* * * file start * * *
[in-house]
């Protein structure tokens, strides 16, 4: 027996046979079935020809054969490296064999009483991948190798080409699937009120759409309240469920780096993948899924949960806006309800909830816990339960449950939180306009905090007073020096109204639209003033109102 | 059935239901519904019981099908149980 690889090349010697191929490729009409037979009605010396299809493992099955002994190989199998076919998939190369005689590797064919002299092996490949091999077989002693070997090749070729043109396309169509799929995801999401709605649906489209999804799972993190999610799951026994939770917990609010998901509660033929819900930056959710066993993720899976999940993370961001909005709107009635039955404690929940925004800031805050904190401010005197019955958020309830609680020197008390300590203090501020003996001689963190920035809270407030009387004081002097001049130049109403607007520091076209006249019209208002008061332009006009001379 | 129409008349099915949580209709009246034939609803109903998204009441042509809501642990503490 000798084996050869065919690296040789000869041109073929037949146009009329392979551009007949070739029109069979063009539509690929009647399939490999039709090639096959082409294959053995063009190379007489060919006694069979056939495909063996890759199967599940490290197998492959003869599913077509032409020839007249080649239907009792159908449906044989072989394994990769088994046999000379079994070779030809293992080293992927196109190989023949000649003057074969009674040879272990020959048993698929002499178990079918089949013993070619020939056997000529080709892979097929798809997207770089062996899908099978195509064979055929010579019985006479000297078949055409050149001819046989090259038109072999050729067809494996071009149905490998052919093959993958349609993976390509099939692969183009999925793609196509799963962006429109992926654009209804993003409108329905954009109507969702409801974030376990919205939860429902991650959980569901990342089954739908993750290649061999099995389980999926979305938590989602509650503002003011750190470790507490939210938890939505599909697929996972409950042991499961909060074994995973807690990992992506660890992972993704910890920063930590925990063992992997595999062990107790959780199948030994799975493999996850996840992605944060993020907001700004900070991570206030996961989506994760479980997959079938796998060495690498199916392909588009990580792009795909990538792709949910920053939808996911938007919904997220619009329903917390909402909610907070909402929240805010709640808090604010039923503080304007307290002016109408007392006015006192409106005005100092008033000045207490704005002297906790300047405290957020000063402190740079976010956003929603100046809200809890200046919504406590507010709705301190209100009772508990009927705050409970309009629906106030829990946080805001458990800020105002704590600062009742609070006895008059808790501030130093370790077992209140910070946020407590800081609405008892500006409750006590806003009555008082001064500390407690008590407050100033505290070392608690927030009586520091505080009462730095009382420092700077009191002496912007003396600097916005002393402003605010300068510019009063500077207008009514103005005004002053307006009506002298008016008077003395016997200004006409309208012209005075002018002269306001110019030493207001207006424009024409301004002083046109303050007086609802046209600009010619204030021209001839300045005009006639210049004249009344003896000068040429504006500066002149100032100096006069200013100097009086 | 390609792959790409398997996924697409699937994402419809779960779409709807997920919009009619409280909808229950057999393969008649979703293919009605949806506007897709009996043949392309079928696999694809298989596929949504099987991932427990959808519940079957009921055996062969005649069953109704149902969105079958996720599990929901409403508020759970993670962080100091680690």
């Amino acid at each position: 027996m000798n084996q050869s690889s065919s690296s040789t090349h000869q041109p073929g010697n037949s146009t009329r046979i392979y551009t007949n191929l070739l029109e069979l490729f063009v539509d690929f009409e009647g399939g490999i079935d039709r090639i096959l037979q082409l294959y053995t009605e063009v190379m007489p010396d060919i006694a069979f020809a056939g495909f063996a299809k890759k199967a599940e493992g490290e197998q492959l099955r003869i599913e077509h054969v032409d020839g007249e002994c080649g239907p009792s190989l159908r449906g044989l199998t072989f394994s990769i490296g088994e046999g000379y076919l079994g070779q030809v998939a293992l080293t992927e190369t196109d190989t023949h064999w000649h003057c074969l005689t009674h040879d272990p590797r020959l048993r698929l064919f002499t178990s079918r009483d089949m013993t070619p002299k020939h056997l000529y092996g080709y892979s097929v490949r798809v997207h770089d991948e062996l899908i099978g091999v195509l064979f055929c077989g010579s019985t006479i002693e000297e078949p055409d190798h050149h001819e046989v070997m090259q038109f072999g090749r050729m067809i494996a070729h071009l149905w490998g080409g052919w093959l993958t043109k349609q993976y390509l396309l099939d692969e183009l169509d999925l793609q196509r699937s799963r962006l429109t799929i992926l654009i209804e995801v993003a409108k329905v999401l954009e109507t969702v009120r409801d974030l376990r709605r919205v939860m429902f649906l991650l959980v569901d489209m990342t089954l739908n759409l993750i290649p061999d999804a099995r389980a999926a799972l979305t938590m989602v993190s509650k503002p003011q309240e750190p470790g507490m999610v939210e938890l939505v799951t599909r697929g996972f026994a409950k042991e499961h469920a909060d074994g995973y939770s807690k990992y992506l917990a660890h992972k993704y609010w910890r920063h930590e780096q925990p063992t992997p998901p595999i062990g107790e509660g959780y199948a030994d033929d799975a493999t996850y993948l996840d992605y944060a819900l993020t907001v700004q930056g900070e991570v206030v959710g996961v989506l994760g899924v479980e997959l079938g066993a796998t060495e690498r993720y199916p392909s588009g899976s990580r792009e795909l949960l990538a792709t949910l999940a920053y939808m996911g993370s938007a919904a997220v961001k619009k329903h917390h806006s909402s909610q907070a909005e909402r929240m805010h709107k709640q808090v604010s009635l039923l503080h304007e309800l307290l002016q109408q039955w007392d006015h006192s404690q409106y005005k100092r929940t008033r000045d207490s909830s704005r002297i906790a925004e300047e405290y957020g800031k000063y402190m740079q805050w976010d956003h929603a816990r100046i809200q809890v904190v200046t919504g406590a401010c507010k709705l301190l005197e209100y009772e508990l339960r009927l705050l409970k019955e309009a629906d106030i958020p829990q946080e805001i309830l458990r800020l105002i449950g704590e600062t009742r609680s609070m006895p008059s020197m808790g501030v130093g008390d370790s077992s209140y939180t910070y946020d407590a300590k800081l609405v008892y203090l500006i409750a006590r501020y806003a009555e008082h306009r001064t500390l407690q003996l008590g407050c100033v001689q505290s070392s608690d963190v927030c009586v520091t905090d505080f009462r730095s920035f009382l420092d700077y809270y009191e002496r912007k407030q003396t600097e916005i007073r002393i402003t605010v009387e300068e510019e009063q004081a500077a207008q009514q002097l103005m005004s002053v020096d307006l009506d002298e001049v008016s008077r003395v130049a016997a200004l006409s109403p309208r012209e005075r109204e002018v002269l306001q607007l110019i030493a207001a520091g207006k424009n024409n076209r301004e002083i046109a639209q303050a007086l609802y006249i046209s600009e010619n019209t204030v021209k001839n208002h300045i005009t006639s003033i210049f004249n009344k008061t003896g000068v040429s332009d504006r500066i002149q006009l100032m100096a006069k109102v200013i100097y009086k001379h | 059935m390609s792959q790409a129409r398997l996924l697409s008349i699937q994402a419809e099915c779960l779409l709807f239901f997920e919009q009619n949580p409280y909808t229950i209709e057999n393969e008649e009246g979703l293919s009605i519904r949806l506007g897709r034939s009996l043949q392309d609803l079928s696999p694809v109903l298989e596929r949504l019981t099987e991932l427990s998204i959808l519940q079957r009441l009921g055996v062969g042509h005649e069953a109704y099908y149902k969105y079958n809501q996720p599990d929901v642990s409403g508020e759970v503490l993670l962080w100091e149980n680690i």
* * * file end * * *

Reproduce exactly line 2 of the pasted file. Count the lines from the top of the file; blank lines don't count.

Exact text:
């Protein structure tokens, strides 16, 4: 027996046979079935020809054969490296064999009483991948190798080409699937009120759409309240469920780096993948899924949960806006309800909830816990339960449950939180306009905090007073020096109204639209003033109102 | 059935239901519904019981099908149980 690889090349010697191929490729009409037979009605010396299809493992099955002994190989199998076919998939190369005689590797064919002299092996490949091999077989002693070997090749070729043109396309169509799929995801999401709605649906489209999804799972993190999610799951026994939770917990609010998901509660033929819900930056959710066993993720899976999940993370961001909005709107009635039955404690929940925004800031805050904190401010005197019955958020309830609680020197008390300590203090501020003996001689963190920035809270407030009387004081002097001049130049109403607007520091076209006249019209208002008061332009006009001379 | 129409008349099915949580209709009246034939609803109903998204009441042509809501642990503490 000798084996050869065919690296040789000869041109073929037949146009009329392979551009007949070739029109069979063009539509690929009647399939490999039709090639096959082409294959053995063009190379007489060919006694069979056939495909063996890759199967599940490290197998492959003869599913077509032409020839007249080649239907009792159908449906044989072989394994990769088994046999000379079994070779030809293992080293992927196109190989023949000649003057074969009674040879272990020959048993698929002499178990079918089949013993070619020939056997000529080709892979097929798809997207770089062996899908099978195509064979055929010579019985006479000297078949055409050149001819046989090259038109072999050729067809494996071009149905490998052919093959993958349609993976390509099939692969183009999925793609196509799963962006429109992926654009209804993003409108329905954009109507969702409801974030376990919205939860429902991650959980569901990342089954739908993750290649061999099995389980999926979305938590989602509650503002003011750190470790507490939210938890939505599909697929996972409950042991499961909060074994995973807690990992992506660890992972993704910890920063930590925990063992992997595999062990107790959780199948030994799975493999996850996840992605944060993020907001700004900070991570206030996961989506994760479980997959079938796998060495690498199916392909588009990580792009795909990538792709949910920053939808996911938007919904997220619009329903917390909402909610907070909402929240805010709640808090604010039923503080304007307290002016109408007392006015006192409106005005100092008033000045207490704005002297906790300047405290957020000063402190740079976010956003929603100046809200809890200046919504406590507010709705301190209100009772508990009927705050409970309009629906106030829990946080805001458990800020105002704590600062009742609070006895008059808790501030130093370790077992209140910070946020407590800081609405008892500006409750006590806003009555008082001064500390407690008590407050100033505290070392608690927030009586520091505080009462730095009382420092700077009191002496912007003396600097916005002393402003605010300068510019009063500077207008009514103005005004002053307006009506002298008016008077003395016997200004006409309208012209005075002018002269306001110019030493207001207006424009024409301004002083046109303050007086609802046209600009010619204030021209001839300045005009006639210049004249009344003896000068040429504006500066002149100032100096006069200013100097009086 | 390609792959790409398997996924697409699937994402419809779960779409709807997920919009009619409280909808229950057999393969008649979703293919009605949806506007897709009996043949392309079928696999694809298989596929949504099987991932427990959808519940079957009921055996062969005649069953109704149902969105079958996720599990929901409403508020759970993670962080100091680690």